Monday, October 15, 2012

Creating for the Consumer - The Delicate Dance

Poe's The Telltale Heart

The Time of the Dastardly Deed: 1:00 am
The Black Heart
Creating original wearable art is like dancing the Tango - sometimes you're the aggressor, other times you're the aggressee. Your first decision is: Do I want to sell this piece or not. If the answer is "no", then go nuts. But if the answer is "yes", then you have to dance the delicate dance. You want to be true to your creative muse, but you have to take into account the sensibilities of your audience, so you first have to decide what your demographic is. I design for people who enjoy and appreciate works of art. I want to make my own statement, but I have to be careful about not saying it in a vulgar way.

 In these Book Bracelits it's important for me to visually express my love of these stories, the part of me that is attracted to Poe and Lovecraft. So how do you do gothic without going gruesome?

The Lantern with a Thin Gleam of Light
 The anatomically correct heart is an important part of my signature elements (remember the anatomically correct brain in the previous post?) Since I could make the heart black and colour the veins and arteries as they are coloured with latex rubber in the lab for students learning to dissect, it's realistic without being too realistic.

The watery blue eyeball, on the other hand, was gross! The very thought of it led to murder most foul! So the watery blue eyeball, per se, was a problem. The neat thing about being forced to rethink your ideas is that you often come up with an even better, a more creative idea. That's what happened here. How do you convey the image of a watery blue eyeball without making one? You "suggest" one!

I frequently encourage my students who take my abstract painting workshops to "suggest without defining". In so doing you often find your own personal marks. I followed my own advice.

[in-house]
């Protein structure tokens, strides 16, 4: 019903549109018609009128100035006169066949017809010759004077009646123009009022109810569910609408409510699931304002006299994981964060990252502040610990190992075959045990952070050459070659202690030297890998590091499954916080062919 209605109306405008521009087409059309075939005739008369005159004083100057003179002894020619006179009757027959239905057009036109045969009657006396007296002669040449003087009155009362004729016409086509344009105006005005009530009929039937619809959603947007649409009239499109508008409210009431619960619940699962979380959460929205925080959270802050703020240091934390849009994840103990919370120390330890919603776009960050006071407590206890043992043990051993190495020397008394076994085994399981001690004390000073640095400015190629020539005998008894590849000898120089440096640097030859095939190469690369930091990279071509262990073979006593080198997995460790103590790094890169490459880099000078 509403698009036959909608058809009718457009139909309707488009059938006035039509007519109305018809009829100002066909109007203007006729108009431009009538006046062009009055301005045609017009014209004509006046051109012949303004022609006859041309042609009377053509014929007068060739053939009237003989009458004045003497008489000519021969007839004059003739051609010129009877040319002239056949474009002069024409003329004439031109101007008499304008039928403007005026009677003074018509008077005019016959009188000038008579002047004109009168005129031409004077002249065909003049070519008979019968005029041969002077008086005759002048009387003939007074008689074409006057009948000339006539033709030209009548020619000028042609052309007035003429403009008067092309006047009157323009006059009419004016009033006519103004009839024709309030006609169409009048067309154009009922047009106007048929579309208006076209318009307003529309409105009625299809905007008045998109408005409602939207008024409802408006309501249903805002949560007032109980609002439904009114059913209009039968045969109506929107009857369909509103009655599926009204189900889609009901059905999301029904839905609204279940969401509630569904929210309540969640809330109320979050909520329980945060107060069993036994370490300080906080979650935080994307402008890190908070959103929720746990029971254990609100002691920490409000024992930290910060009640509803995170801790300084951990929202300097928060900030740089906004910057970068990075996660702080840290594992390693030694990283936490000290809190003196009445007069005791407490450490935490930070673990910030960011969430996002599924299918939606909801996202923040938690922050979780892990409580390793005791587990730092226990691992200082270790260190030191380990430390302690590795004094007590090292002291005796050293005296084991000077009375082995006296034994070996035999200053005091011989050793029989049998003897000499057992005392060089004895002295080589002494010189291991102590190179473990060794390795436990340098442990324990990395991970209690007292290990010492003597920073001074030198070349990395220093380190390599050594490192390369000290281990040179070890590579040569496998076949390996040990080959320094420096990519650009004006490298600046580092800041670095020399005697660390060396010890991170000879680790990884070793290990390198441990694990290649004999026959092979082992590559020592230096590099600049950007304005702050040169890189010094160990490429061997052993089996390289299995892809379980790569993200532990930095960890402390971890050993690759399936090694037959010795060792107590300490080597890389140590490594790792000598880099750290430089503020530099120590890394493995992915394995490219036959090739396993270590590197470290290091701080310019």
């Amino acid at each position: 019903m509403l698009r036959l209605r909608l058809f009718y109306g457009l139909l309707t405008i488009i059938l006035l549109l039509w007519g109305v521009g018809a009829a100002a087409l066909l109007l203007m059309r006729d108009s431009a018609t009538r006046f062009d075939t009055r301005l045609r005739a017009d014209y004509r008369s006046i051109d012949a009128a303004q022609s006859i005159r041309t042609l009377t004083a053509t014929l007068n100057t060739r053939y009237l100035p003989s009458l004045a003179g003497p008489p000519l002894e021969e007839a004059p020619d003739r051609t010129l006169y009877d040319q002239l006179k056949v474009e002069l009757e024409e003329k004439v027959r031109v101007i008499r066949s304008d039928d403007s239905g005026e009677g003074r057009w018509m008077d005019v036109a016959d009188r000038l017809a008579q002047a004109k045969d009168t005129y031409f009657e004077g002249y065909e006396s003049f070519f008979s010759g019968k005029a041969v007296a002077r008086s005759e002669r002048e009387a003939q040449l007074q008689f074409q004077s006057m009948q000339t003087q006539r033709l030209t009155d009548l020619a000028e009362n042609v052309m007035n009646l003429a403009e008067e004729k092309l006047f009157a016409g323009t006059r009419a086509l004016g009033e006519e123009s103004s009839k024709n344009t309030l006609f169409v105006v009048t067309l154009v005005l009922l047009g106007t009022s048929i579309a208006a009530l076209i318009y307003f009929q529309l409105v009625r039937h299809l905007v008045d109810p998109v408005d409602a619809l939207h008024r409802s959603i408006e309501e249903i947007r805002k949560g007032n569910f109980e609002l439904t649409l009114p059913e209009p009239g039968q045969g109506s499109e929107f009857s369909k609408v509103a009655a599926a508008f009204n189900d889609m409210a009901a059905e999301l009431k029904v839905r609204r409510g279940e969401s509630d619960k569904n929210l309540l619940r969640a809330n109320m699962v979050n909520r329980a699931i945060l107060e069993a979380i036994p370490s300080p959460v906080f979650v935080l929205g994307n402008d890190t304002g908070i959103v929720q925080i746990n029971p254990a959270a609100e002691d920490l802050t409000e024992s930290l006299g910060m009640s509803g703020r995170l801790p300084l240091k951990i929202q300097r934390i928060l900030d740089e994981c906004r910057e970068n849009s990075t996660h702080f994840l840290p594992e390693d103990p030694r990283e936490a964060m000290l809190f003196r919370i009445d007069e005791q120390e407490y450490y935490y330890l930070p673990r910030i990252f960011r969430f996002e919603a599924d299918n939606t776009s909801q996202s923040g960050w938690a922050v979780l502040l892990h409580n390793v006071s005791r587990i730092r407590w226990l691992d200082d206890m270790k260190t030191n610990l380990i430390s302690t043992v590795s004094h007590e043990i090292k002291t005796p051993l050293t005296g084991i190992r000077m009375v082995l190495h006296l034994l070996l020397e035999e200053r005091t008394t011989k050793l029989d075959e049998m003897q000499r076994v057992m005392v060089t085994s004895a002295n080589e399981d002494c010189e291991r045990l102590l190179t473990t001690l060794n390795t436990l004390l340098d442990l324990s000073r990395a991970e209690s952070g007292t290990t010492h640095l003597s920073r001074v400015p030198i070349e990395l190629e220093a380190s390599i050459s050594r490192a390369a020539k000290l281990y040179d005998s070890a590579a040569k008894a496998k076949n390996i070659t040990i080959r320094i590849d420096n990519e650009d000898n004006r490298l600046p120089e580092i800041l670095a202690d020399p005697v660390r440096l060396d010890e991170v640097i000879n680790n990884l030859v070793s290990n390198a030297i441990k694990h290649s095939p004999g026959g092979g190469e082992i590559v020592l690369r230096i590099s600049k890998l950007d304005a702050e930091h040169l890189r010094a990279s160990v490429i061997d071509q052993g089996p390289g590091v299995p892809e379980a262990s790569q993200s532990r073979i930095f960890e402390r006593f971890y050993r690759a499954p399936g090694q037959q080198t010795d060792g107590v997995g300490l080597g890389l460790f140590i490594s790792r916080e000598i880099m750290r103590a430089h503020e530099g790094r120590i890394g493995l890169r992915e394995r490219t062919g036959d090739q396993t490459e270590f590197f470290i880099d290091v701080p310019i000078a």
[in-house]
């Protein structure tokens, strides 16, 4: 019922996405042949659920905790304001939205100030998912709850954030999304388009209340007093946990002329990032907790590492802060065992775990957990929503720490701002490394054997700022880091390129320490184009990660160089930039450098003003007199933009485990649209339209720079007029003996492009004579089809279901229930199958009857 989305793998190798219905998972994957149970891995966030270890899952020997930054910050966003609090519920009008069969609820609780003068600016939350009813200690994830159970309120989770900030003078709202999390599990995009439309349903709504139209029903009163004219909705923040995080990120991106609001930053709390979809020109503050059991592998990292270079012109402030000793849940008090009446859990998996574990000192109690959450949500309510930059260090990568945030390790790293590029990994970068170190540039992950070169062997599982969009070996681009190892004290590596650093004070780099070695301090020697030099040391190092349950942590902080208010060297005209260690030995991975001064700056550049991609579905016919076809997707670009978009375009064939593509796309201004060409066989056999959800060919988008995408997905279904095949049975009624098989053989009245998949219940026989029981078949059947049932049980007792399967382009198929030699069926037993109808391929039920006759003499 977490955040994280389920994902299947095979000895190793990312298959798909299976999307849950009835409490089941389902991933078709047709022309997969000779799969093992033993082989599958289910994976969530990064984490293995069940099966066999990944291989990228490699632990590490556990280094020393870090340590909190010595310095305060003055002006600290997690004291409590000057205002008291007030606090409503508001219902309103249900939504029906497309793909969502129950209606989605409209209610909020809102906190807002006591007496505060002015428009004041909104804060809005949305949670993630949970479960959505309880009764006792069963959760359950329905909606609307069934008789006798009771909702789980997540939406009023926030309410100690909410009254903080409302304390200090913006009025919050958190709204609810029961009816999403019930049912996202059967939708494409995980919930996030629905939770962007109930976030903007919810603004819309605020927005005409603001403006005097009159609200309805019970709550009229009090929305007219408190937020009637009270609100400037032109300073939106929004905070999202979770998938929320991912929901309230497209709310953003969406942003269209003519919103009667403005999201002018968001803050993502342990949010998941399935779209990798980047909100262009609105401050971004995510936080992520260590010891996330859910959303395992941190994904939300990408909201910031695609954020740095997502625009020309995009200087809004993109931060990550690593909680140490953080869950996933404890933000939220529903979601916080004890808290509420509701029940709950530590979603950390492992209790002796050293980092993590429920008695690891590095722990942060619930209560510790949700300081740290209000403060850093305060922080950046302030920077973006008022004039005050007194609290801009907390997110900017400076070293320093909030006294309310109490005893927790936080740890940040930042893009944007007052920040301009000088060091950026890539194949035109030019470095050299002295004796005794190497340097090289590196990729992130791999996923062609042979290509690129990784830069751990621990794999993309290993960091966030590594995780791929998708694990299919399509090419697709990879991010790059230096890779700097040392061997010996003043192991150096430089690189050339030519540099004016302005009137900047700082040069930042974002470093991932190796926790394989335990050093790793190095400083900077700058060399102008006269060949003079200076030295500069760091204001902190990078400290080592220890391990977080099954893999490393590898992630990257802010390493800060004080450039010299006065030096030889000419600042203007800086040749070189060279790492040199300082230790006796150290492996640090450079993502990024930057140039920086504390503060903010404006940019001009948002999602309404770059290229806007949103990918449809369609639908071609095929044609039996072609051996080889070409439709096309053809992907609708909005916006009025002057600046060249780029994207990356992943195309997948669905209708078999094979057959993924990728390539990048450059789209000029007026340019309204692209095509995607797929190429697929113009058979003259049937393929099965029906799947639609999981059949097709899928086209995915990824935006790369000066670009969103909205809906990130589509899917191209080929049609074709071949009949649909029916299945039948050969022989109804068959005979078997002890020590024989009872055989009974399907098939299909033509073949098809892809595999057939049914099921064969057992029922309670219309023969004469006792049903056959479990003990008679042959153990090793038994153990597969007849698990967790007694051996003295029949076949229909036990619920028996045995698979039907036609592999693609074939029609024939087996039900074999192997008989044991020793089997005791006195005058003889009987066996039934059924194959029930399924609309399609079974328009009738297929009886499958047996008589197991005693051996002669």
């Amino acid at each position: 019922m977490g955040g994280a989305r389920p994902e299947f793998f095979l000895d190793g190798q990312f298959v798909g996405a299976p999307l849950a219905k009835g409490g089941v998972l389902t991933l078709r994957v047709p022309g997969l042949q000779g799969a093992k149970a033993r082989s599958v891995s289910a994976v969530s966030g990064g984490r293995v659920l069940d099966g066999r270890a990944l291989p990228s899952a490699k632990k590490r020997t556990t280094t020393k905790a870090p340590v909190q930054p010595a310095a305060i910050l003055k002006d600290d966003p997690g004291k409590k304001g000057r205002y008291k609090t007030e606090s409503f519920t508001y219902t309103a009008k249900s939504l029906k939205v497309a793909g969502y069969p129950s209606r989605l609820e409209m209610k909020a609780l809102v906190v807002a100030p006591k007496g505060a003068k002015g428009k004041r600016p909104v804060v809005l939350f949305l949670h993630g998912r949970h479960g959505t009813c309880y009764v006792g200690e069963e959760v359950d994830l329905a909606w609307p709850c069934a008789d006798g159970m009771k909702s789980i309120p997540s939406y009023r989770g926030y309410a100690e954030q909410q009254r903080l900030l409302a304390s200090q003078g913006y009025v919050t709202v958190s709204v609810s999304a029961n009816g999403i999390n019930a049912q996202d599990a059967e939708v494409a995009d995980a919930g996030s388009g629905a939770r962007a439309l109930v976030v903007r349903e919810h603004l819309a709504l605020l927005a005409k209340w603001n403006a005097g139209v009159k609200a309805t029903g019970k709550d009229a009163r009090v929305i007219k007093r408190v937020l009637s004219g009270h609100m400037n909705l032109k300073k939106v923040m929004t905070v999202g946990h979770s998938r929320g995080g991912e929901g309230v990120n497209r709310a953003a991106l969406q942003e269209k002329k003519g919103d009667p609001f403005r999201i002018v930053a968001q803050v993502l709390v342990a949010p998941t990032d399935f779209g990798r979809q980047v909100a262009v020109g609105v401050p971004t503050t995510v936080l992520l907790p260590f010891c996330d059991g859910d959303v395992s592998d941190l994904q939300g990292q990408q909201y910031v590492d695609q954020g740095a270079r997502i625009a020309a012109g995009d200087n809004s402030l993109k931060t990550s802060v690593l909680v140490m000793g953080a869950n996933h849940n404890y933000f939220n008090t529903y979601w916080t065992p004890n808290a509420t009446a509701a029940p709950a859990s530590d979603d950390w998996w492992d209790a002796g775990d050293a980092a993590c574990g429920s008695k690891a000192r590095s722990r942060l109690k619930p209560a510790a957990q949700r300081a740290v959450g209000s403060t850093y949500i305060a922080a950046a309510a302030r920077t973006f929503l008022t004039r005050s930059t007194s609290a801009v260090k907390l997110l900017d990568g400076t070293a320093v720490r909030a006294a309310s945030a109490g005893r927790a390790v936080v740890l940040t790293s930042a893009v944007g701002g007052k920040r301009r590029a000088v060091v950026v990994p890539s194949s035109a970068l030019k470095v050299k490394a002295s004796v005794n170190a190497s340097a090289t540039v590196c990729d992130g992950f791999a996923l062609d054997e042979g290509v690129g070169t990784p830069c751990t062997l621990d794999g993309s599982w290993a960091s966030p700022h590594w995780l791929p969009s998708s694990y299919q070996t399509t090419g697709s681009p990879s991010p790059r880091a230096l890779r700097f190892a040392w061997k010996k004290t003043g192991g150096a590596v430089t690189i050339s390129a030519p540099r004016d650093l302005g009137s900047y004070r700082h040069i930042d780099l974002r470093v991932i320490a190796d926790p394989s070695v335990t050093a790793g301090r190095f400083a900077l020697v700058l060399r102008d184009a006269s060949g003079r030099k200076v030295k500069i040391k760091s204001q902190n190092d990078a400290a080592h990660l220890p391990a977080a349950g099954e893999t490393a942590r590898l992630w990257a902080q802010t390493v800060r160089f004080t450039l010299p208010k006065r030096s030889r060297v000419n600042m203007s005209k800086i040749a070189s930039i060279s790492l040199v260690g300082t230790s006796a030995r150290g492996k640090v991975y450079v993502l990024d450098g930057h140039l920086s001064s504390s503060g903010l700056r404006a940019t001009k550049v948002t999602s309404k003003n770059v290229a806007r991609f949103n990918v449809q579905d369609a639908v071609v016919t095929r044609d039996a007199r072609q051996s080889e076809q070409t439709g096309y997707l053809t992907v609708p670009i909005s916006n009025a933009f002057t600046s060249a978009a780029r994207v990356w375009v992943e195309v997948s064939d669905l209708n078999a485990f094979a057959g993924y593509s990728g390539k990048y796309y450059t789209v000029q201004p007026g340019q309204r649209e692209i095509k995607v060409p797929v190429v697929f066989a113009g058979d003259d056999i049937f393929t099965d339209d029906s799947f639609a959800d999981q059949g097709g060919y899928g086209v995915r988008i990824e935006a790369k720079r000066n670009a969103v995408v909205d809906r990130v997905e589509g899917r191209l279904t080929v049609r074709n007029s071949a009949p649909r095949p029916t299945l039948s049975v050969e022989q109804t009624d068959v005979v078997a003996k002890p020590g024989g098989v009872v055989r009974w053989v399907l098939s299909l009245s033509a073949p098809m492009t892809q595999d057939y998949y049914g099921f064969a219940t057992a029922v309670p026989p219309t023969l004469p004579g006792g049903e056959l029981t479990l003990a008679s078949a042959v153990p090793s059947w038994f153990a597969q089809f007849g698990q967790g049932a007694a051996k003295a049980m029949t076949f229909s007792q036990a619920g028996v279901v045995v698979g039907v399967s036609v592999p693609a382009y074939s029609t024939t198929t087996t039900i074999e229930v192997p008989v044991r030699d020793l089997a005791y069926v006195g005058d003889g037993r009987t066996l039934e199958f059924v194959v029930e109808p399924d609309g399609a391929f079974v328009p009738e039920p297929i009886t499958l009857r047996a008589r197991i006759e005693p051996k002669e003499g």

The Watery Blue "Eye" ball

I love puns. In working out this problem, the solution became a visual pun, and I absolutely love it! To suggest its fragility I put it in a red (i.e. blood-soaked) hanky with the suggestion of lace pattern to re-inforce the idea of "delicate", yet be jarringly incongruous in the context of a severed eyeball.

The final piece represents the floorboards beneath which the perpetrator buried the victim.

Story told! THE END

The Floorboards


  1. You have such a unique way of thinking and I love it. I know I'm right brained, and I most definitely am creative, but I think that, sometimes, I still get stuck in the mundane old box they tell us to think outside of. Almost as if I'm fearful of leaving the safty of the box. It's encouraging to see the art others do. Thank you for sharing.

    1. Thanks so much for leaving a comment. It's nice to know others out there struggle to get out of the "mundane old box" as well. It's so worth the effort when you do succeed, just like investing - the more risk you take, the more potential for great reward - or a big crash! The great thing about art is that even the crashes can lead to great discoveries. Keep pushing yourself. Don't carpet your "rut" as my favorite artist Mary would say.